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11 February 2019, 11:19 PM GMT
By Karin Roberts and Erika Edwards
Tobacco consumption among US high schoolers grew last year by more than 38 percent from last year, the government said in a report published Monday that e-cigarettes were blamed for unauthorized deletion of progress to keep young people off the addictive drug . Among high school students the increase – 28.6 percent – was equally sobering.
The report, coming from the Centers for Disease Control and Prevention, said that last year more than one in four high school students and about one in fourteen high school students used a tobacco product in the last 30 days – a total of 4.9 million children . In 2018 e-cigarettes were still the most used tobacco product among teenagers.
"It puts a new generation at risk for nicotine addiction," Dr. Robert R. Redfield, the director of the CDC, in a press release. "The use of the youth of every tobacco product, including e-cigarettes, is unsafe."
The report said that by 2018, 20.8 percent of those in the ninth to the twelfth grade said they were vaping, an increase of 78 percent from 11.7 percent in 2017. The percentage of sixth to eighth-graders said that she vaped from 3.3 percent to 4.9 percent, an increase of 48.5 percent. However, there was no significant change in the use of other tobacco products, including cigarettes, at that time between both groups.
The data was collected from the National Youth Tobacco Survey, an annual poll of American students asking about their use of cigarettes, cigars, e-cigs and four other tobacco products.
People working to stop children from smoking – such as Brian King, a deputy director at the CDC office for smoking and health – regretted the severe statistics. "The progress we have made in recent years has been completely erased," he told NBC News. "And it is a primary result of e-cigarettes."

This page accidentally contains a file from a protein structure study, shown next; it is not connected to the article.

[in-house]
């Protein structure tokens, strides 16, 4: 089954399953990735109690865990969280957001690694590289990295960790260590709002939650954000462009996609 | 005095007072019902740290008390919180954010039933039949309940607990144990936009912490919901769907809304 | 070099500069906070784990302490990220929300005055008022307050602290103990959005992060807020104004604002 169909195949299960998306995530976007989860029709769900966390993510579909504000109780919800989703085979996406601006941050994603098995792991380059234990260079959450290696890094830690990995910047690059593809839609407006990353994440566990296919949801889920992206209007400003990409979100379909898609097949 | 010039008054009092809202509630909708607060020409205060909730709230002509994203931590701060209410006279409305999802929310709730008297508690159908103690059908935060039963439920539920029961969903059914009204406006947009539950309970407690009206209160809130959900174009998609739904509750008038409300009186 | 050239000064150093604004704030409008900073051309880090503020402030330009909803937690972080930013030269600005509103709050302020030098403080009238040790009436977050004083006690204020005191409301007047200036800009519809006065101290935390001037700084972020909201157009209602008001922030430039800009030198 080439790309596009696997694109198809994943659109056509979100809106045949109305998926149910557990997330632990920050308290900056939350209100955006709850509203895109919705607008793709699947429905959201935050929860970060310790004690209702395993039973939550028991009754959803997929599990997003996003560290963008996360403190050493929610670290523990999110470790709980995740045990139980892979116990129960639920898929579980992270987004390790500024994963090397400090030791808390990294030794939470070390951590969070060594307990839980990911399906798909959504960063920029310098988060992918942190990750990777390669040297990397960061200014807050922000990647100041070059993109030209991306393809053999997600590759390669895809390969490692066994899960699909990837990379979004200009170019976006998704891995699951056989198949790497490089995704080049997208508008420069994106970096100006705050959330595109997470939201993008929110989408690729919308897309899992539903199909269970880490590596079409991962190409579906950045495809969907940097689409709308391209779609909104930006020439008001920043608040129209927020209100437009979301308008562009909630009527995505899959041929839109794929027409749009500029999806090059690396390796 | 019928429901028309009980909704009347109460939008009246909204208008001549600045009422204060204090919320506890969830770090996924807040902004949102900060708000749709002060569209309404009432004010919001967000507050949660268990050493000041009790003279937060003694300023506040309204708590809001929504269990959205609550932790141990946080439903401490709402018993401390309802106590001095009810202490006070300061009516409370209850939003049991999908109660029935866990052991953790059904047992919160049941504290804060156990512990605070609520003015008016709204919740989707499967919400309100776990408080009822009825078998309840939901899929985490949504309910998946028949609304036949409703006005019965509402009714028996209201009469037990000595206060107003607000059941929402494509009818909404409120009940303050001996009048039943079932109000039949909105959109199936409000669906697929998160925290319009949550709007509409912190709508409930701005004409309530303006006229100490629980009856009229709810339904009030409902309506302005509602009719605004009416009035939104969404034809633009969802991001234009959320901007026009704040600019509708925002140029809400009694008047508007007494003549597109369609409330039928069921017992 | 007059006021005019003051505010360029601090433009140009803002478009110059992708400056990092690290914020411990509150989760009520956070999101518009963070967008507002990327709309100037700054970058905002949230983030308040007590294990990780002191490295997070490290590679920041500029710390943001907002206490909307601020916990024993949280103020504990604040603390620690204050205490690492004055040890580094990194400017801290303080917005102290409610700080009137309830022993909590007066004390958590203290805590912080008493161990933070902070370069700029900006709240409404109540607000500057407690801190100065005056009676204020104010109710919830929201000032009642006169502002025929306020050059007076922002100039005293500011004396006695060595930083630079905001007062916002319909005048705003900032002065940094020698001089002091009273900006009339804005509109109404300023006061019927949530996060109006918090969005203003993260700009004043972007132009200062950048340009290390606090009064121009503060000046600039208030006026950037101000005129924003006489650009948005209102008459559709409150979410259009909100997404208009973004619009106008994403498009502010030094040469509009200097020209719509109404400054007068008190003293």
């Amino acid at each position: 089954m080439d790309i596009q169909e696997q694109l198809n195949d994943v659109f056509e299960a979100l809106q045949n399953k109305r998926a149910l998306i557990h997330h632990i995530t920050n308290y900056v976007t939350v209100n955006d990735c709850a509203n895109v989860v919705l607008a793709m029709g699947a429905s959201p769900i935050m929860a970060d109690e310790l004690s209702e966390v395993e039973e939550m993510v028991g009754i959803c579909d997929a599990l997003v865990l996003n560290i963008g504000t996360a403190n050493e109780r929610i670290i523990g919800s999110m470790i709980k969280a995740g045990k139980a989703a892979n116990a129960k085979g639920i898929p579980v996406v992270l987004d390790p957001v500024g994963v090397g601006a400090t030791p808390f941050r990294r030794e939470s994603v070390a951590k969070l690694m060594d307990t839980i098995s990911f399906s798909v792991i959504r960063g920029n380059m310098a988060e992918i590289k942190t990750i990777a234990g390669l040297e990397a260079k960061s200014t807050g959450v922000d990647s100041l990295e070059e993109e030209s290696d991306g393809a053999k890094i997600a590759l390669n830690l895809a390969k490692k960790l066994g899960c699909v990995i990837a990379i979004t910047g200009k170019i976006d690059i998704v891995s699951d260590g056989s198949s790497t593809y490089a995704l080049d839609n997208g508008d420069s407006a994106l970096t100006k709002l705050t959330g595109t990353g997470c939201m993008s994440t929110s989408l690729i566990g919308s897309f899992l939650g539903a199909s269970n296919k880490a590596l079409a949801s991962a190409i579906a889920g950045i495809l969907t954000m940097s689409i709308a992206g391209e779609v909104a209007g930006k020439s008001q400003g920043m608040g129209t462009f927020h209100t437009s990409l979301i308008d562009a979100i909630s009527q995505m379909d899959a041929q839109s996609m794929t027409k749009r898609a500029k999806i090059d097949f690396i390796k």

E-cigarettes are battery-operated devices that heat liquid nicotine; users inhale the produced vapor. Smoking e-cigs is more discreet than cigarette smoking, making it appealing to teenagers.
The version sold by a manufacturer, Juul, is especially popular with teenagers because the nicotine cartridge, which resembles a flash drive, can be recharged on a laptop and can be easily hidden. It also comes in fruity and sweet flavors that children like, King said. Juul said that the e-cigs are only intended for adult smokers who want to move to safer products.
According to King, cigarette smoking has been around American youth since 1998. "In the past three years, however, we have seen no change in cigarette smoking," he said, adding that he hovered around 8 percent. "We certainly do not see any progress when it comes to e-cigarettes."
"What we ultimately do not want to do when it comes to using tobacco products is a game & # 39; slapping & # 39 ;," King said, "where we allow certain products to go down and certain products go up. When it comes to young people, there are no redeeming aspects of any form of tobacco product, whether it is smoked, smoke-free or electronic. "